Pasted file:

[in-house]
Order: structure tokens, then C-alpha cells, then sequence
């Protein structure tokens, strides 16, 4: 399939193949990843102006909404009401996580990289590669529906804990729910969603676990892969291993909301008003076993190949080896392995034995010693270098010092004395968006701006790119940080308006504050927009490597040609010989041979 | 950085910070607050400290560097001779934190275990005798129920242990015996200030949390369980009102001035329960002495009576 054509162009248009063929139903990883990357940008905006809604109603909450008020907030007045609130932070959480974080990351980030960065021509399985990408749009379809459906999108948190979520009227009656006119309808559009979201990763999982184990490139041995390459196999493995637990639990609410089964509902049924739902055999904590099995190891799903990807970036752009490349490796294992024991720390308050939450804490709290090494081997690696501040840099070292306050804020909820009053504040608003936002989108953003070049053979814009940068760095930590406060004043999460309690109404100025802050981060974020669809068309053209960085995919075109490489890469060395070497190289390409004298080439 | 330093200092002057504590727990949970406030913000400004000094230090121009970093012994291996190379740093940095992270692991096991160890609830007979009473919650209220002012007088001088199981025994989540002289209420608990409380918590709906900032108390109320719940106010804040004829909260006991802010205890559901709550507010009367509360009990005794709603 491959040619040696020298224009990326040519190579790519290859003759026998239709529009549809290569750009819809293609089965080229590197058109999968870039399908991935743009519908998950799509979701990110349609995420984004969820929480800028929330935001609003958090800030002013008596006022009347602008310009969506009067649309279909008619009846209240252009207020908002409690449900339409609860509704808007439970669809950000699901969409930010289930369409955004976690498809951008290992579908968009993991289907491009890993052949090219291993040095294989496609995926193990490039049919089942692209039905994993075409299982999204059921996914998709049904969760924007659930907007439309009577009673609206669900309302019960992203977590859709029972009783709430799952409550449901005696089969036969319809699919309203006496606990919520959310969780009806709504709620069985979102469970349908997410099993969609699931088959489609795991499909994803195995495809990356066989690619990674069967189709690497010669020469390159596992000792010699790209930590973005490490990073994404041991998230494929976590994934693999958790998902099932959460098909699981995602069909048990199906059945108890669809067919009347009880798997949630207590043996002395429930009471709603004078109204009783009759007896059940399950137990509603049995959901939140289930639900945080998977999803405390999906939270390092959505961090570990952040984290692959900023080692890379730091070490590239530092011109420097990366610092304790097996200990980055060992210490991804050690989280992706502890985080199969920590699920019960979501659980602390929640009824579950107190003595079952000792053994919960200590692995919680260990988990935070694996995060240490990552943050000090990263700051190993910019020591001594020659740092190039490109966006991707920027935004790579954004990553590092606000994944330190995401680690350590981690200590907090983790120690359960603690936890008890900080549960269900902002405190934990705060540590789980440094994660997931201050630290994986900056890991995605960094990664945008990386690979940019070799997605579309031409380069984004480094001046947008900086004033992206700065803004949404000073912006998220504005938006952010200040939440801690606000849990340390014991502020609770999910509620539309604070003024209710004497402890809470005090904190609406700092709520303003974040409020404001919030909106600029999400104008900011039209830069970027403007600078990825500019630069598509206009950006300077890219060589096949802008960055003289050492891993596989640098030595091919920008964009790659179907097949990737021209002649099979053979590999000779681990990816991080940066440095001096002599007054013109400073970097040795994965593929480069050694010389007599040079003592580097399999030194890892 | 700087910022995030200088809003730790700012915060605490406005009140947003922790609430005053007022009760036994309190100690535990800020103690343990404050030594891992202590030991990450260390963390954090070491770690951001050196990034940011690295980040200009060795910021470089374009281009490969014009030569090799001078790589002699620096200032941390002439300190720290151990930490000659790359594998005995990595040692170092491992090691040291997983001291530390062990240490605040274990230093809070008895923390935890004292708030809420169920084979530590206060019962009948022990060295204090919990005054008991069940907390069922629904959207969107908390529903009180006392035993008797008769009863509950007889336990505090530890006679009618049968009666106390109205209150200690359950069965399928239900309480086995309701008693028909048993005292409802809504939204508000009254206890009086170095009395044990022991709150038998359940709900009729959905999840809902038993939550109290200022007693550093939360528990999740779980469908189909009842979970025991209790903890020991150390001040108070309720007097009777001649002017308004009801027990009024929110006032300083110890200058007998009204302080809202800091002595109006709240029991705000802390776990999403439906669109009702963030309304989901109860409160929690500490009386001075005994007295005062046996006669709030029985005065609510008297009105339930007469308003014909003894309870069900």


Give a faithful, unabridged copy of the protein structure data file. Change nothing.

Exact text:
[in-house]
Order: structure tokens, then C-alpha cells, then sequence
């Protein structure tokens, strides 16, 4: 399939193949990843102006909404009401996580990289590669529906804990729910969603676990892969291993909301008003076993190949080896392995034995010693270098010092004395968006701006790119940080308006504050927009490597040609010989041979 | 950085910070607050400290560097001779934190275990005798129920242990015996200030949390369980009102001035329960002495009576 054509162009248009063929139903990883990357940008905006809604109603909450008020907030007045609130932070959480974080990351980030960065021509399985990408749009379809459906999108948190979520009227009656006119309808559009979201990763999982184990490139041995390459196999493995637990639990609410089964509902049924739902055999904590099995190891799903990807970036752009490349490796294992024991720390308050939450804490709290090494081997690696501040840099070292306050804020909820009053504040608003936002989108953003070049053979814009940068760095930590406060004043999460309690109404100025802050981060974020669809068309053209960085995919075109490489890469060395070497190289390409004298080439 | 330093200092002057504590727990949970406030913000400004000094230090121009970093012994291996190379740093940095992270692991096991160890609830007979009473919650209220002012007088001088199981025994989540002289209420608990409380918590709906900032108390109320719940106010804040004829909260006991802010205890559901709550507010009367509360009990005794709603 491959040619040696020298224009990326040519190579790519290859003759026998239709529009549809290569750009819809293609089965080229590197058109999968870039399908991935743009519908998950799509979701990110349609995420984004969820929480800028929330935001609003958090800030002013008596006022009347602008310009969506009067649309279909008619009846209240252009207020908002409690449900339409609860509704808007439970669809950000699901969409930010289930369409955004976690498809951008290992579908968009993991289907491009890993052949090219291993040095294989496609995926193990490039049919089942692209039905994993075409299982999204059921996914998709049904969760924007659930907007439309009577009673609206669900309302019960992203977590859709029972009783709430799952409550449901005696089969036969319809699919309203006496606990919520959310969780009806709504709620069985979102469970349908997410099993969609699931088959489609795991499909994803195995495809990356066989690619990674069967189709690497010669020469390159596992000792010699790209930590973005490490990073994404041991998230494929976590994934693999958790998902099932959460098909699981995602069909048990199906059945108890669809067919009347009880798997949630207590043996002395429930009471709603004078109204009783009759007896059940399950137990509603049995959901939140289930639900945080998977999803405390999906939270390092959505961090570990952040984290692959900023080692890379730091070490590239530092011109420097990366610092304790097996200990980055060992210490991804050690989280992706502890985080199969920590699920019960979501659980602390929640009824579950107190003595079952000792053994919960200590692995919680260990988990935070694996995060240490990552943050000090990263700051190993910019020591001594020659740092190039490109966006991707920027935004790579954004990553590092606000994944330190995401680690350590981690200590907090983790120690359960603690936890008890900080549960269900902002405190934990705060540590789980440094994660997931201050630290994986900056890991995605960094990664945008990386690979940019070799997605579309031409380069984004480094001046947008900086004033992206700065803004949404000073912006998220504005938006952010200040939440801690606000849990340390014991502020609770999910509620539309604070003024209710004497402890809470005090904190609406700092709520303003974040409020404001919030909106600029999400104008900011039209830069970027403007600078990825500019630069598509206009950006300077890219060589096949802008960055003289050492891993596989640098030595091919920008964009790659179907097949990737021209002649099979053979590999000779681990990816991080940066440095001096002599007054013109400073970097040795994965593929480069050694010389007599040079003592580097399999030194890892 | 700087910022995030200088809003730790700012915060605490406005009140947003922790609430005053007022009760036994309190100690535990800020103690343990404050030594891992202590030991990450260390963390954090070491770690951001050196990034940011690295980040200009060795910021470089374009281009490969014009030569090799001078790589002699620096200032941390002439300190720290151990930490000659790359594998005995990595040692170092491992090691040291997983001291530390062990240490605040274990230093809070008895923390935890004292708030809420169920084979530590206060019962009948022990060295204090919990005054008991069940907390069922629904959207969107908390529903009180006392035993008797008769009863509950007889336990505090530890006679009618049968009666106390109205209150200690359950069965399928239900309480086995309701008693028909048993005292409802809504939204508000009254206890009086170095009395044990022991709150038998359940709900009729959905999840809902038993939550109290200022007693550093939360528990999740779980469908189909009842979970025991209790903890020991150390001040108070309720007097009777001649002017308004009801027990009024929110006032300083110890200058007998009204302080809202800091002595109006709240029991705000802390776990999403439906669109009702963030309304989901109860409160929690500490009386001075005994007295005062046996006669709030029985005065609510008297009105339930007469308003014909003894309870069900």